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  1. Beginner Trading Fundamentals: Introduction
  2. Beginning Trader Fundamentals: What is Fundamental Analysis?
  3. Fundamental Analysis: Quantitative
  4. Fundamental Analysis: Qualitative
  5. Beginner Trading Fundamentals: Charting
  6. Beginner Trading Fundamentals: Leverage And Margin
  7. Beginner Trading Fundamentals: Popular Trading Instruments
  8. Beginner Trading Fundamentals: Limiting Risk
  9. Beginner Trading Fundamentals: Strategy Automation
  10. Beginner Trading Fundamentals: Record Keeping And Taxes
  11. Beginner Trading Fundamentals: Conclusion

Fundamental Analysis: Why do it?


Whether you aspire to be a professional stock analyst or trader, or if you’re interested in picking up some skills to enhance your abilities in managing your own portfolio, you’ll want to spend some time getting to know the basics of fundamental analysis. Fundamental analysis is a central pillar of investing. Although there are a seemingly endless number of different investment strategies, and there are many types of securities and investment products, fundamental analysis is important to nearly all of them.


Given its standing as a cornerstone for investors of all types, it’s surprisingly hard to encapsulate what fundamental analysis is and how it is performed. Generally speaking, fundamental analysis is a method used to evaluate a security in order to determine what the intrinsic value of that security is. Fundamental analysts assume that the stock market is not necessarily correct in the way that it prices securities. Thus, when done properly, fundamental analysis can reveal whether a particular security is overpriced or underpriced, and investors can use that knowledge to make more informed decisions.


Fundamental analysts look to a huge assortment of different data points and sources in order to measure intrinsic value. These may include macro and microeconomic factors, the financial statements and figures related to the target security, and broader qualitative aspects of one or more companies as well.


In this tutorial, we’ll look at some of the basic elements of fundamental analysis for different types of securities, including both quantitative and qualitative methods of determining value. The pages to follow may be most helpful for beginning investors, as we explore the differences between various types of financial statements. Through the process of fundamental (sometimes called “qualitative”) analysis, investors look to these statements for the basic data that they use to evaluate particular securities. As such, this tutorial will focus on what the balance sheet, income statement, cash flow statement, and other similar items are, as well as how they fit together. We’ll also look at valuation and some of the other factors that can help you to make informed fundamental analysis decisions.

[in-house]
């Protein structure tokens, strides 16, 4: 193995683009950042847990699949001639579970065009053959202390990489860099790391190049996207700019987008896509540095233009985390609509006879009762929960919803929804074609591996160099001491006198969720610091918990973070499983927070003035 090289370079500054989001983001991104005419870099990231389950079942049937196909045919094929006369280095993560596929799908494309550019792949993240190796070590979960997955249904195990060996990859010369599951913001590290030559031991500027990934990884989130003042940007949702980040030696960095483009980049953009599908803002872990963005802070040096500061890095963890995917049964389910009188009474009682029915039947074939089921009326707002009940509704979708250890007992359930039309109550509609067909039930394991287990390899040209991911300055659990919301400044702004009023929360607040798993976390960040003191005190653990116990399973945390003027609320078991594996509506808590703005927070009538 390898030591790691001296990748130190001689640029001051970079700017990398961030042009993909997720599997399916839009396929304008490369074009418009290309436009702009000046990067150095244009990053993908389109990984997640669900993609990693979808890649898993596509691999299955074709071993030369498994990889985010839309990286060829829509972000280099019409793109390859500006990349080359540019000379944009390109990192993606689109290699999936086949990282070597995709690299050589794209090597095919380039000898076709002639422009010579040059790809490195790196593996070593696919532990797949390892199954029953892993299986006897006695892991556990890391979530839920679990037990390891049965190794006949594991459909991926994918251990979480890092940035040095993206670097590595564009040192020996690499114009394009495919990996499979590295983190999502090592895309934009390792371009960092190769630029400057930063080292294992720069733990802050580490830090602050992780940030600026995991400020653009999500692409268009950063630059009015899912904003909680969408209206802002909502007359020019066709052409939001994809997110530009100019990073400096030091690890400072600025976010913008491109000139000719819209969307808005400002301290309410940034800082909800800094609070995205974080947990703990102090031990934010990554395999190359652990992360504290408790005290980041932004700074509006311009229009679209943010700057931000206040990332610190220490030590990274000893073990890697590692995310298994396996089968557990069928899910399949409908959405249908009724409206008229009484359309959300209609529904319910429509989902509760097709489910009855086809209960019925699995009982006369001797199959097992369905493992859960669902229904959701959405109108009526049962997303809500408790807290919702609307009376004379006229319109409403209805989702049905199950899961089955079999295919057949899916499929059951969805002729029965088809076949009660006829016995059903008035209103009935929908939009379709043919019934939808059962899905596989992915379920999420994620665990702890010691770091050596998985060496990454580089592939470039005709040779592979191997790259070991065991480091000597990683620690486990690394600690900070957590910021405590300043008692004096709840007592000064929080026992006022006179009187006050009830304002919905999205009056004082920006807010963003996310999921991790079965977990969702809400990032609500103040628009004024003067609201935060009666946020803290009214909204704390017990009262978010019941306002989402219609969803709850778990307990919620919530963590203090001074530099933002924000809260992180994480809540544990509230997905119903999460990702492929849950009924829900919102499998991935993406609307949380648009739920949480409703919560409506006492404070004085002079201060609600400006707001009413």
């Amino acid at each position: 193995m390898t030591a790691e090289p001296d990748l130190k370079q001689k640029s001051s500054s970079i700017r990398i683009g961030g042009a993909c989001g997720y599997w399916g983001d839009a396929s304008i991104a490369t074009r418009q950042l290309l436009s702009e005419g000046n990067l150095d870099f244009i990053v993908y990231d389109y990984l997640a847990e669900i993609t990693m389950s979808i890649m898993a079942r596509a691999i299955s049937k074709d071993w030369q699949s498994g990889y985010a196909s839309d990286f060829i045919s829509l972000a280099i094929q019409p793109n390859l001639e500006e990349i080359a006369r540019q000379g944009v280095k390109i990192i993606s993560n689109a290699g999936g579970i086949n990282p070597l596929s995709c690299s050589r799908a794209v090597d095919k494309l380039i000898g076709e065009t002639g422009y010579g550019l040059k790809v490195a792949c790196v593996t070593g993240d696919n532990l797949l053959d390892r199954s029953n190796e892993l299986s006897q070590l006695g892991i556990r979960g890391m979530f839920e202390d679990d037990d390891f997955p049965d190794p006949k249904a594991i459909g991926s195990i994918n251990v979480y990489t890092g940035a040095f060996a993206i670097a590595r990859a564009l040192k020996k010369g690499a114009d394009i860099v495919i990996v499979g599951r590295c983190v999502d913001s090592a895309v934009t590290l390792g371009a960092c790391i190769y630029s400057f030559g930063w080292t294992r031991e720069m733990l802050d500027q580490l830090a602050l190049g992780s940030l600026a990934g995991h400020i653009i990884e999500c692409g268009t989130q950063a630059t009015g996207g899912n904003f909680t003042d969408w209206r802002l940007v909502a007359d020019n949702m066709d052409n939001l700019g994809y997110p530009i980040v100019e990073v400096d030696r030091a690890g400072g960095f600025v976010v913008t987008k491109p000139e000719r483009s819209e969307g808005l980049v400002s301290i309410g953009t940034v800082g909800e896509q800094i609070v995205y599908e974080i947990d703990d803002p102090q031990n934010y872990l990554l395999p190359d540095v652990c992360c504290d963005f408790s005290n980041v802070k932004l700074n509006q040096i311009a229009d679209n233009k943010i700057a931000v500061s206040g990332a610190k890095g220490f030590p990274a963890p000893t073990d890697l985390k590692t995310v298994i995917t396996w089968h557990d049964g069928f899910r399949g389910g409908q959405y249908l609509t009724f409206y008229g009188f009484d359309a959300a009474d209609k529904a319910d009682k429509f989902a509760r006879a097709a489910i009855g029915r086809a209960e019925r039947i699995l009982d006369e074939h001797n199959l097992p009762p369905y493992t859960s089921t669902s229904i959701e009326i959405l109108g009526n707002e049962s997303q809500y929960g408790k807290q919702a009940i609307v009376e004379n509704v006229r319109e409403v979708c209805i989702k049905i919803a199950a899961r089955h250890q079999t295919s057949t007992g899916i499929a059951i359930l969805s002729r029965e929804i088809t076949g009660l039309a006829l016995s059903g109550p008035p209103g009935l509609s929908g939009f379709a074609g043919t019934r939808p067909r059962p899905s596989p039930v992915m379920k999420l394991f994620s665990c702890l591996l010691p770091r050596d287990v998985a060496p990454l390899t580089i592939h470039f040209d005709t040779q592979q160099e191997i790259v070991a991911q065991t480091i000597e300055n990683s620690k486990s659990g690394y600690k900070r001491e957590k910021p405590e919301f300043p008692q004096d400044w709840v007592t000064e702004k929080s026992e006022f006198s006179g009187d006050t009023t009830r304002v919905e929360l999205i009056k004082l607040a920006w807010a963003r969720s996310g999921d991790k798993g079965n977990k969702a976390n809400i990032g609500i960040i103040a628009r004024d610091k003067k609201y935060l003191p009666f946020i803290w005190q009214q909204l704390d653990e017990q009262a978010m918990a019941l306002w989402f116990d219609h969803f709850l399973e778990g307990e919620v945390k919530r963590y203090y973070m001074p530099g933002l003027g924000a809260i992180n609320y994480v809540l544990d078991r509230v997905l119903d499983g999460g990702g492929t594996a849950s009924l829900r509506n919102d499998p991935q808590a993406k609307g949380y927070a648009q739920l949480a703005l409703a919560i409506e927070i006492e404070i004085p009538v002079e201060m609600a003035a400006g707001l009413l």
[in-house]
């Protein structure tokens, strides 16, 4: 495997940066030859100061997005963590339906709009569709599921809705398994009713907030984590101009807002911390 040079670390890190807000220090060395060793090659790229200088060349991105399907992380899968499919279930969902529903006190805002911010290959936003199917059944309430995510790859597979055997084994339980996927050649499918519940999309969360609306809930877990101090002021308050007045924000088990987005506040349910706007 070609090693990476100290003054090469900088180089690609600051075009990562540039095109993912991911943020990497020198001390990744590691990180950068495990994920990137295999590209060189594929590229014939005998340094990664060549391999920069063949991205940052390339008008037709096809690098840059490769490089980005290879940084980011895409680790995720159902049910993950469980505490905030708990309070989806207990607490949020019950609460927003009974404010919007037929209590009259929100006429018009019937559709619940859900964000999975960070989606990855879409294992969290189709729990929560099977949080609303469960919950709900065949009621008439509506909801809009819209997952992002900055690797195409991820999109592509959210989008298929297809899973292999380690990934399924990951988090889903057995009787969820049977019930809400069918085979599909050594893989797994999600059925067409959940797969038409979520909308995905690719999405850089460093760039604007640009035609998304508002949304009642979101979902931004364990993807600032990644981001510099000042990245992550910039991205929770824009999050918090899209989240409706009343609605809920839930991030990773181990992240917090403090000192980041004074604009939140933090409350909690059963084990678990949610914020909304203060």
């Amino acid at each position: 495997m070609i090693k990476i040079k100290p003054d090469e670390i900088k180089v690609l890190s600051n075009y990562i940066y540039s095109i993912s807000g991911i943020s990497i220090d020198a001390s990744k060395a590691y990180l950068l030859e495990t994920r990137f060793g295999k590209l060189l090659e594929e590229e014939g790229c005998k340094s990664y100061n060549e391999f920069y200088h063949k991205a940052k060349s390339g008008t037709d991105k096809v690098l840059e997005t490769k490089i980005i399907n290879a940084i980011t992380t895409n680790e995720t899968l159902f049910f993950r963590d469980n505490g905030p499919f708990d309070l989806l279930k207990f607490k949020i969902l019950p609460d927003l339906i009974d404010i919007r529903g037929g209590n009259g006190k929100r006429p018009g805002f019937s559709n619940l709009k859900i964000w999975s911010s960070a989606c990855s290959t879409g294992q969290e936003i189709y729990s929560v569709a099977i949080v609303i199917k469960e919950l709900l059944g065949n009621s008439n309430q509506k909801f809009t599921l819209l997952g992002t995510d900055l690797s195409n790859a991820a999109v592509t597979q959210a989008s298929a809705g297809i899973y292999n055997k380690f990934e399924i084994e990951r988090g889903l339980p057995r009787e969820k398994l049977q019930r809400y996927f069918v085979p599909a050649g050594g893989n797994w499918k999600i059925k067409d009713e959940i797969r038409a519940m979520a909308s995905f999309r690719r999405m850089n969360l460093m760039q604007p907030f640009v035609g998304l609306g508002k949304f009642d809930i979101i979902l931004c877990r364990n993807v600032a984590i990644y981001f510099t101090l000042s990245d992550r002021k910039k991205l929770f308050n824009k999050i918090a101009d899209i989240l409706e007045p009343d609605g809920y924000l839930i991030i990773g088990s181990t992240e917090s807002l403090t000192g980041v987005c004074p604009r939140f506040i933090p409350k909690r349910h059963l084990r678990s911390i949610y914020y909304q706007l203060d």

Along with this tutorial, you may also find it helpful to read the Investing 101 tutorial and the Stock Basics guide as supplements.


Before we begin looking at fundamental analysis in greater detail, we should first ask ourselves: what is it?


Fundamental Analysis: Why do it?


In this part of the tutorial we’ll take a look at some of the basics of fundamental analysis and explore many of the ways that it can benefit investors.


The goal of fundamental analysis is to determine the performance and the overall health of a company or security. Through fundamental analysis, investors aim to identify strong companies and industries as well as fundamentally weak ones. Following the analysis, investors generally make long bets on strong names and short bests on weak ones.


Fundamental analysis often aims to provide answers to some of these questions:


            1. Is a company’s revenue growing?

            2. Is the company making a profit?

            3. Does the company compare favorably with its competitors?

            4. Can the company successfully repay its debts?

5. Are there any questionable financial practices taking place among the company management?


When putting together fundamental analysis for a company, it is often helpful to look at that company’s financial statements, overall health and historical performance, and broader factors such as the company’s competitors and the industry or even the economy as a whole. The ultimate goal of the process is to determine whether or not the company is a good investment, both now and into the future.


Fundamental analysis can also be used to measure the state of futures and forex products. In this case, an analyst might focus on factors like interest rates, earnings, employment, housing, production, GDP, and manufacturing rates. On the other hand, fundamental analysis of a bond might include consideration of interest rates, the general state of the economy, and data concerning the bond issuer, such as credit ratings.


When applied rigorously and thoroughly, fundamental analysis can provide an excellent view of the true value of a potential investment. The key, then, is knowing which factors to include in a consideration, and securing all of the information in a timely fashion in order to best be able to capitalize on any investment opportunities. In each of the examples above, the data a fundamental analyst would take into account is different. For every case, though, the goal is to be as thorough as possible: any information which may contribute to a better understanding of intrinsic value must be taken into account.

Fundamental Analysis: Quantitative
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